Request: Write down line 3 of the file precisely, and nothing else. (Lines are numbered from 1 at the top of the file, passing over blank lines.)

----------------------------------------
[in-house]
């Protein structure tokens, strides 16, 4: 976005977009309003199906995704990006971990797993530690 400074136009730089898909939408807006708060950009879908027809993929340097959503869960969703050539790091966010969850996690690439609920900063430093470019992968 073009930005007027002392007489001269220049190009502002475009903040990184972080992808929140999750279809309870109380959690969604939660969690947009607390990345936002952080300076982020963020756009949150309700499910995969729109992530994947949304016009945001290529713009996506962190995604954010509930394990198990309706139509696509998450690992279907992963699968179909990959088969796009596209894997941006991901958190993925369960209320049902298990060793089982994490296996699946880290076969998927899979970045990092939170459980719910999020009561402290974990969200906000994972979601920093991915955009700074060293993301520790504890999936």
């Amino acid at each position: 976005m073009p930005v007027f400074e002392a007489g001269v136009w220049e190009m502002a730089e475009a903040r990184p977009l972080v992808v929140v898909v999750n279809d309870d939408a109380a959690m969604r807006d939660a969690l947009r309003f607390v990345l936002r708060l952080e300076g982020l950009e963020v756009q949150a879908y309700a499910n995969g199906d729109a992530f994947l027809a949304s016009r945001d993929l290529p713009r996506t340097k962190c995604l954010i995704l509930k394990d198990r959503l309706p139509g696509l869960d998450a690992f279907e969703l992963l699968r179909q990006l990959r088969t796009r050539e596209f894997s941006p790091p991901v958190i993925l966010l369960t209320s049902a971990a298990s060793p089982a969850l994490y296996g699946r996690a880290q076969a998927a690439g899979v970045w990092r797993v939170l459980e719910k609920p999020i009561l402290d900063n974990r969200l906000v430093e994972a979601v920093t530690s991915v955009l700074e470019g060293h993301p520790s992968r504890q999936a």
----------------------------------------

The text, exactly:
């Amino acid at each position: 976005m073009p930005v007027f400074e002392a007489g001269v136009w220049e190009m502002a730089e475009a903040r990184p977009l972080v992808v929140v898909v999750n279809d309870d939408a109380a959690m969604r807006d939660a969690l947009r309003f607390v990345l936002r708060l952080e300076g982020l950009e963020v756009q949150a879908y309700a499910n995969g199906d729109a992530f994947l027809a949304s016009r945001d993929l290529p713009r996506t340097k962190c995604l954010i995704l509930k394990d198990r959503l309706p139509g696509l869960d998450a690992f279907e969703l992963l699968r179909q990006l990959r088969t796009r050539e596209f894997s941006p790091p991901v958190i993925l966010l369960t209320s049902a971990a298990s060793p089982a969850l994490y296996g699946r996690a880290q076969a998927a690439g899979v970045w990092r797993v939170l459980e719910k609920p999020i009561l402290d900063n974990r969200l906000v430093e994972a979601v920093t530690s991915v955009l700074e470019g060293h993301p520790s992968r504890q999936a």